Campus Sees Multiple Construction Projects over Summer Months; Some Continue into Fall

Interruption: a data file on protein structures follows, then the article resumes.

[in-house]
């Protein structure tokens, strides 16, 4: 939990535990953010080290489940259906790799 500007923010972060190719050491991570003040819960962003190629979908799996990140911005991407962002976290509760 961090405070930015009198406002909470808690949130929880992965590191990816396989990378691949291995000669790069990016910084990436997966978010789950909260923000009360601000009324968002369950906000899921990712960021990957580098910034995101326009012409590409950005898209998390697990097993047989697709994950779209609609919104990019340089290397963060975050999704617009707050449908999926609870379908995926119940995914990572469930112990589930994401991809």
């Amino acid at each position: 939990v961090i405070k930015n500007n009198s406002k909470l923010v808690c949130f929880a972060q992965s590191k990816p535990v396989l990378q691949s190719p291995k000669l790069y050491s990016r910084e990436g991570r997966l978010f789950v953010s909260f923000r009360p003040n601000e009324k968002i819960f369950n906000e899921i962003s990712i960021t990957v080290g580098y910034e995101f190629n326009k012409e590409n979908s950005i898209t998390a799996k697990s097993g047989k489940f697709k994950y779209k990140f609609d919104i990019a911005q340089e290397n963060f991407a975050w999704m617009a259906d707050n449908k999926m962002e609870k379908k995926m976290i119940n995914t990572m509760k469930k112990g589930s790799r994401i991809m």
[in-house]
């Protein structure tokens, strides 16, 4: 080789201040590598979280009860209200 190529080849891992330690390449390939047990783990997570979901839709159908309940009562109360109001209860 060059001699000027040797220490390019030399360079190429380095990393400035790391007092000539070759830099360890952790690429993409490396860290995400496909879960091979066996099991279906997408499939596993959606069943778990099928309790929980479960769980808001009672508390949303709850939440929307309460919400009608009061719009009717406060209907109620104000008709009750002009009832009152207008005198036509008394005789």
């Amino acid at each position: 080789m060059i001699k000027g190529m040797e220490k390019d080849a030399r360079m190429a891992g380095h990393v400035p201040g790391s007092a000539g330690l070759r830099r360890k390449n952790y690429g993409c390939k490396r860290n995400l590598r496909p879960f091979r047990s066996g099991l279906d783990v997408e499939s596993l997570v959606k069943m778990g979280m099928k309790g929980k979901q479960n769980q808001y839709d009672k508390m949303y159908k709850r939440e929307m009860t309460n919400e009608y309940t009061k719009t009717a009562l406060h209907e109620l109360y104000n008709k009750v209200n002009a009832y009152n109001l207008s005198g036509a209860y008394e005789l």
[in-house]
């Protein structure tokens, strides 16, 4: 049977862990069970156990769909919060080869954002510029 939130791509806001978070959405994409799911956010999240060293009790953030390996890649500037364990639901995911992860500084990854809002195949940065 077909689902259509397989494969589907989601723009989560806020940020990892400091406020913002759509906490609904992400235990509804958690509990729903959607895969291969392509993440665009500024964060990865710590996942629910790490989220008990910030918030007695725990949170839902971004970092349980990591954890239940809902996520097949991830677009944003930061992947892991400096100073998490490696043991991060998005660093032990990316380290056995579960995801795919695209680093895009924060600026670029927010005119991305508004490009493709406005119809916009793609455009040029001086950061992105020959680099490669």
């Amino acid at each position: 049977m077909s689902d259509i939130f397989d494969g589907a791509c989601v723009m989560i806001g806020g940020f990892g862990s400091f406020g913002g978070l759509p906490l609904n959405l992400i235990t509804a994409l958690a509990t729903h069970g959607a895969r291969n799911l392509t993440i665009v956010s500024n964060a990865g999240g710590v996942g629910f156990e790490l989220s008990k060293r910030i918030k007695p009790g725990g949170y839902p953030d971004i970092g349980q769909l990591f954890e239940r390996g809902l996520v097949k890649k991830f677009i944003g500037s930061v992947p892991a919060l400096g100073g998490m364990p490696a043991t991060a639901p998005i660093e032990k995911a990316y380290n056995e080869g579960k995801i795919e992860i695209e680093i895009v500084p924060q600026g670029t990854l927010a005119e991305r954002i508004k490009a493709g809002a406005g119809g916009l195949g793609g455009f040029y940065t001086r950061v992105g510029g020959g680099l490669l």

The Office of the Physical Plan (OPP) conducted over 18 projects this summer and fall on the West Quad North lawn, Samuel Phillips Hall, Cochran Chapel, dorms and faculty homes around campus. The largest project of the summer, according to Betsy Davis, Senior Capital Project Manager of OPP, was the utility project in the West Quad. Currently, OPP mechanical workers are extending a steam line from Rockwell House to Bishop Hall, which connect Bishop Hall’s pipeline to the Bancroft Hall water supply. OPP plans to have the area restored by the end of September. According to Davis, following the construction, OPP will work to restore the affected area by treating the lawn and rebuilding the walkway between the buildings. A new playground for faculty children, which was funded by an Abbot Grant, was also constructed in West Quad North. The grant included the removal of the previous outdated equipment, an excavation of the site, the installation of new playground equipment and curbing around the park. The Samuel Phillips Hall clock tower is also receiving “an exterior facelift,” according to Davis. Due to wood deterioration and decay on the tower, a fiberglass railing will replace the balustrade and the lower railing system will be repaired and repainted. The restoration of the clock tower is currently at a halt because a full restoration will require more expensive materials. Work on the clock will not resume until further notice. New glass will replace the cracked blue glass at the clock face in Samuel Phillips Hall. The workers will be deciding the best options for restoring the clock to its previous condition. The copper dome on Samuel Phillips Hall will additionally be cleaned, and the entire tower will be fully scraped and repainted beige. Over the summer, the columns on Samuel Phillips Hall were also painted beige in order to match the surrounding academic buildings on campus, according to Davis. OPP is also completely repainting the Cochran Chapel steeple. “The interesting part of the project is [that] the painting crew is performing the work from bosun chairs [which are harnesses that allow workers to be suspended level to the structure]. [It is] quite a sight!” said Muench. Davis said that there has been a positive response to the construction on campus, and that most of the work has already been completed. According to Davis, students will not be negatively affected by the construction projects. “We hope these repairs and improvements have addressed the most pressing needs and concerns around the campus,” she said. “Students should honor the boundaries established by the projects, and stay out of fenced or marked construction zones as these are generally hard-hat areas and not safe for the general public.” Dorms and faculty homes are also undergoing reconstruction. New plants, a lawn and a stone wall replaced the thick weeds that smothered the front lawn of Flagg House, according to Davis’ press release. OPP also pruned the dense shrubs surrounding Stowe House, Newton- Hinman House, Burtt House, Allen House and Newman House. Workers also repaired and repainted Phelps House, Newman- Hinman House, Pease House, Samaritan House and Jackson House as needed. OPP renovated Stimson House, Samaritan House, Bartlet Hall and Smith House by repainting rooms and installing new flooring and lighting. After the several snowfalls last winter, many roof repairs were necessary in Graves Hall, Foxcroft Hall, Graham House and Stimson House No new projects have begun at the Addison gallery, though the fencing area has expanded over the Great Lawn. Over the next few weeks, the fencing will be removed and the grassy area will be replanted.